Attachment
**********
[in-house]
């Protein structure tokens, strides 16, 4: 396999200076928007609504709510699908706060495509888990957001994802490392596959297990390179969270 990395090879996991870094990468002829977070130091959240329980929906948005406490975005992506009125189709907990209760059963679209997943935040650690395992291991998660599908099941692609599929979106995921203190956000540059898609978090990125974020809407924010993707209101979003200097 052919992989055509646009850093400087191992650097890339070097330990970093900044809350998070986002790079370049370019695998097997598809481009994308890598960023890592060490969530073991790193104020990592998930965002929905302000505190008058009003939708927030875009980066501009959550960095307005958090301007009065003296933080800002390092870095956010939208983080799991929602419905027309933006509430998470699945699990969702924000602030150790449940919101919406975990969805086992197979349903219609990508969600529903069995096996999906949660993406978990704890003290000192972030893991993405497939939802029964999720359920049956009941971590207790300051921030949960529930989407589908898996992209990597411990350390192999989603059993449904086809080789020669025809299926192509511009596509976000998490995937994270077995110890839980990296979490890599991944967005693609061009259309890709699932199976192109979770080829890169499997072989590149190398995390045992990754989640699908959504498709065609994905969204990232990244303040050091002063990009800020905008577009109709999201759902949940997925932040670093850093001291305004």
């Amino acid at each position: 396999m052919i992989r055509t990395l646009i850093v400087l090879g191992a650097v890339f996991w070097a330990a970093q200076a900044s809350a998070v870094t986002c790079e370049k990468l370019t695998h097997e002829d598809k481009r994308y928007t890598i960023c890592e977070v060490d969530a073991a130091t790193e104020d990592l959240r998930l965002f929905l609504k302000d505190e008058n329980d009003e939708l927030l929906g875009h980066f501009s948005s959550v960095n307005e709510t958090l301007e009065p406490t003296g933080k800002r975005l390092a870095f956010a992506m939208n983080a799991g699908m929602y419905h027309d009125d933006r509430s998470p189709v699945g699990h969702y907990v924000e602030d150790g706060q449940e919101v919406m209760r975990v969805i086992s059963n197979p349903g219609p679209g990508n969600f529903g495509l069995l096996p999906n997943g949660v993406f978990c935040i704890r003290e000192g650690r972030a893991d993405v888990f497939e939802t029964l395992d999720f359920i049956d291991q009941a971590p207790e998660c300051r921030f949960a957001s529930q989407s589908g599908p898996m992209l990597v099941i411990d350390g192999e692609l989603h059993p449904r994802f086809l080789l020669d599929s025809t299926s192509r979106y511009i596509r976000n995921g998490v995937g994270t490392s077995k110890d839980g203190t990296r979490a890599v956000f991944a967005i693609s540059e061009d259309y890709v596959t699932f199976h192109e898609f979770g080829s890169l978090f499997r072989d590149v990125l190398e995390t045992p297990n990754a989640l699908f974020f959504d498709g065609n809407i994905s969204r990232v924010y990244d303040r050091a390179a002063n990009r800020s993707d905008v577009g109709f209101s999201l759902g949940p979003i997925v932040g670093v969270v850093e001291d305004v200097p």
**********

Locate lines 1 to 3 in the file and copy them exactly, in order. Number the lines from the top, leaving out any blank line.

[in-house]
């Protein structure tokens, strides 16, 4: 396999200076928007609504709510699908706060495509888990957001994802490392596959297990390179969270 990395090879996991870094990468002829977070130091959240329980929906948005406490975005992506009125189709907990209760059963679209997943935040650690395992291991998660599908099941692609599929979106995921203190956000540059898609978090990125974020809407924010993707209101979003200097 052919992989055509646009850093400087191992650097890339070097330990970093900044809350998070986002790079370049370019695998097997598809481009994308890598960023890592060490969530073991790193104020990592998930965002929905302000505190008058009003939708927030875009980066501009959550960095307005958090301007009065003296933080800002390092870095956010939208983080799991929602419905027309933006509430998470699945699990969702924000602030150790449940919101919406975990969805086992197979349903219609990508969600529903069995096996999906949660993406978990704890003290000192972030893991993405497939939802029964999720359920049956009941971590207790300051921030949960529930989407589908898996992209990597411990350390192999989603059993449904086809080789020669025809299926192509511009596509976000998490995937994270077995110890839980990296979490890599991944967005693609061009259309890709699932199976192109979770080829890169499997072989590149190398995390045992990754989640699908959504498709065609994905969204990232990244303040050091002063990009800020905008577009109709999201759902949940997925932040670093850093001291305004």
């Amino acid at each position: 396999m052919i992989r055509t990395l646009i850093v400087l090879g191992a650097v890339f996991w070097a330990a970093q200076a900044s809350a998070v870094t986002c790079e370049k990468l370019t695998h097997e002829d598809k481009r994308y928007t890598i960023c890592e977070v060490d969530a073991a130091t790193e104020d990592l959240r998930l965002f929905l609504k302000d505190e008058n329980d009003e939708l927030l929906g875009h980066f501009s948005s959550v960095n307005e709510t958090l301007e009065p406490t003296g933080k800002r975005l390092a870095f956010a992506m939208n983080a799991g699908m929602y419905h027309d009125d933006r509430s998470p189709v699945g699990h969702y907990v924000e602030d150790g706060q449940e919101v919406m209760r975990v969805i086992s059963n197979p349903g219609p679209g990508n969600f529903g495509l069995l096996p999906n997943g949660v993406f978990c935040i704890r003290e000192g650690r972030a893991d993405v888990f497939e939802t029964l395992d999720f359920i049956d291991q009941a971590p207790e998660c300051r921030f949960a957001s529930q989407s589908g599908p898996m992209l990597v099941i411990d350390g192999e692609l989603h059993p449904r994802f086809l080789l020669d599929s025809t299926s192509r979106y511009i596509r976000n995921g998490v995937g994270t490392s077995k110890d839980g203190t990296r979490a890599v956000f991944a967005i693609s540059e061009d259309y890709v596959t699932f199976h192109e898609f979770g080829s890169l978090f499997r072989d590149v990125l190398e995390t045992p297990n990754a989640l699908f974020f959504d498709g065609n809407i994905s969204r990232v924010y990244d303040r050091a390179a002063n990009r800020s993707d905008v577009g109709f209101s999201l759902g949940p979003i997925v932040g670093v969270v850093e001291d305004v200097p």